I think it's best to put the whole story into context by giving a "brief" history of how the current state emerged (from my PoV). This first email explains the story up to fall 2016 and what the problems were that I tried to fix (and then I'll have to run and will continue later).
In October 2014 there was a coreboot (and flashrom) dev meeting in Prague where some of the most important stakeholder/devs of flashrom were present: - Carl-Daniel who at the time was already way less involved than up to about 2012. - David who was one of the main developers of the chromiumos fork of flashrom. - Nico who had a relatively small number of non-merged changes related to his work (at Secunet). - Myself who handled large portions of the upstream development the last few years.
While there was a bunch of patches that have been piled up back then it was less of a problem then the increasing divergence between the chromiumos fork and upstream. Thus we have discussed ways to converge that (by pulling changes mainly from upstream into chromium but also vice versa) and also increase the pace of merging stuff into upstream later. This was still with no intention to switch to git because of Carl-Daniel's concerns.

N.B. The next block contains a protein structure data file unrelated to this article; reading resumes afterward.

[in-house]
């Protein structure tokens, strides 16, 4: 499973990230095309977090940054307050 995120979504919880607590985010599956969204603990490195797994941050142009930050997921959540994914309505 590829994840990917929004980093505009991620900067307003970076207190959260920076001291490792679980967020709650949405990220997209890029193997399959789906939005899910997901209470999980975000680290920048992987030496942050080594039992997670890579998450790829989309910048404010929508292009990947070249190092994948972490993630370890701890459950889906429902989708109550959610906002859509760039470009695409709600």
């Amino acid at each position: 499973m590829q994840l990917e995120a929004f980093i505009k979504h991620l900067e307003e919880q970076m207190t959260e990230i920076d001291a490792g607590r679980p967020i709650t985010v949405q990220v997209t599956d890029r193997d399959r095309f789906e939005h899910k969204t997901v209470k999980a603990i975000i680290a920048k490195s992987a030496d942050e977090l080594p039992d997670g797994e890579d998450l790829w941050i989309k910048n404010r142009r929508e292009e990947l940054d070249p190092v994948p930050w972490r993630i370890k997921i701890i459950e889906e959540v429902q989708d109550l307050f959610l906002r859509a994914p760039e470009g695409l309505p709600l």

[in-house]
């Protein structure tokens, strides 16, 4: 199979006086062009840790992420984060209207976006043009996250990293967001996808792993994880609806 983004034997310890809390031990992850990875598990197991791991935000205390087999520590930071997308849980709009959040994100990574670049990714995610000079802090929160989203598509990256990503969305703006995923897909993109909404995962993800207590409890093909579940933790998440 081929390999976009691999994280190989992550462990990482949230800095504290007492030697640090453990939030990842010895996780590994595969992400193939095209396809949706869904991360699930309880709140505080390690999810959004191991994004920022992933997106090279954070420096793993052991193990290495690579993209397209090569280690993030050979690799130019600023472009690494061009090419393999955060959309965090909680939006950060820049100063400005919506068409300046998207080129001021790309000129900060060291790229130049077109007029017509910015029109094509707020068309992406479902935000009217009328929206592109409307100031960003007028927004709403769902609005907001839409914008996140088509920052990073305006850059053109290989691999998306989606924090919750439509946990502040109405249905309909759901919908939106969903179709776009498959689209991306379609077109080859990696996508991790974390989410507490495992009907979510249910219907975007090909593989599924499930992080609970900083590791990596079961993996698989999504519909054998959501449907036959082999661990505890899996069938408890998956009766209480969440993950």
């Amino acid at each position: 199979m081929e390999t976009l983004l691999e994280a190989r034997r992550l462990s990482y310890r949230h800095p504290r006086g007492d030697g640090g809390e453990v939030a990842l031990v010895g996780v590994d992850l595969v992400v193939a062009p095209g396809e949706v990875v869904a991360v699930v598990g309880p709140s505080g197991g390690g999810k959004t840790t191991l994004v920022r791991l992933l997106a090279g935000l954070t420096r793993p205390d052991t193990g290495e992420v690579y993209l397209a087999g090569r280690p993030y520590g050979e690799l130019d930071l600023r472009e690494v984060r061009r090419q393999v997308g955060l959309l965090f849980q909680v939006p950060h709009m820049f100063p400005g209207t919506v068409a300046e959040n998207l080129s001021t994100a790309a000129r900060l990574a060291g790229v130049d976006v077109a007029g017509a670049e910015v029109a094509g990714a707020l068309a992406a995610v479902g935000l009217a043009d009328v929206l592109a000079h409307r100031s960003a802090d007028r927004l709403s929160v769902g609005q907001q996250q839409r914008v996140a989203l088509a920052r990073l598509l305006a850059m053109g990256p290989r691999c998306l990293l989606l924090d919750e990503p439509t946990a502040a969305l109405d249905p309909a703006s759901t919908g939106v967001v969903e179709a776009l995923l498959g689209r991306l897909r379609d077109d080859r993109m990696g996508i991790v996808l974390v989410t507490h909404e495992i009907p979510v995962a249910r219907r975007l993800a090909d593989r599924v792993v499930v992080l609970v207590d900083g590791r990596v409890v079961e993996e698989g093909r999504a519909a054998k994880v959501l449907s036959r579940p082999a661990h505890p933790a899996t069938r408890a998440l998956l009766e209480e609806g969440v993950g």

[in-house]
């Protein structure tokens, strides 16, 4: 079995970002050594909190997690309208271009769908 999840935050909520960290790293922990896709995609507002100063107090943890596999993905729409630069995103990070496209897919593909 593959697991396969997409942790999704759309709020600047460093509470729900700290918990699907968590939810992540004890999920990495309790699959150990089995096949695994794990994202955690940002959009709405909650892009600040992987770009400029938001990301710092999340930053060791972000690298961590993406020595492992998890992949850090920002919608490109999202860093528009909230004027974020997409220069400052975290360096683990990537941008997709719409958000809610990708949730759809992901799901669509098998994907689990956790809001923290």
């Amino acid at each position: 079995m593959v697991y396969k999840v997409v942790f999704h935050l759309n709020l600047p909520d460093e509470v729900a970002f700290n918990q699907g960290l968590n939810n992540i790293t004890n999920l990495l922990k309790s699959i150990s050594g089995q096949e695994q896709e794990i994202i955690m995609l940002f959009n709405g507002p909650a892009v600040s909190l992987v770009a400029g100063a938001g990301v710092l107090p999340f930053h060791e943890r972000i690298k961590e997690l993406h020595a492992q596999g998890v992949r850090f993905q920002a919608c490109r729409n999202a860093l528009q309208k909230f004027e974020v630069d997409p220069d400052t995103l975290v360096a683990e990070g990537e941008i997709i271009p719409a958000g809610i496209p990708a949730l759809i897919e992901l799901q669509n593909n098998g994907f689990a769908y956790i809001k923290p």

My workload at my day job increased quite much over time while transitioning from being a student to a full-time researcher and lecturer; Carl-Daniel got two kids, started his PhD and spent less and less time in front of the (dev) screen... the usual downward spiral of many FOSS projects I would say.
Carl-Daniel is also big part of the reason why flashrom has not switched from svn to git earlier because he is very fond of the monotonic and human-readable revision strings of svn. While I see the point in that I think git is way too superior in the daily work process but since git-svn worked so well (I did touch the repo less than a dozen timer with svn natively) this was not a major issue for myself. However, his contributions shrunk with time, everybody I spoke with was very clearly pro git (including random people creating github repositories with flashrom trees) and infrastructure maintenance burdens I derived a plan to convince even Carl-Daniel to support the switch.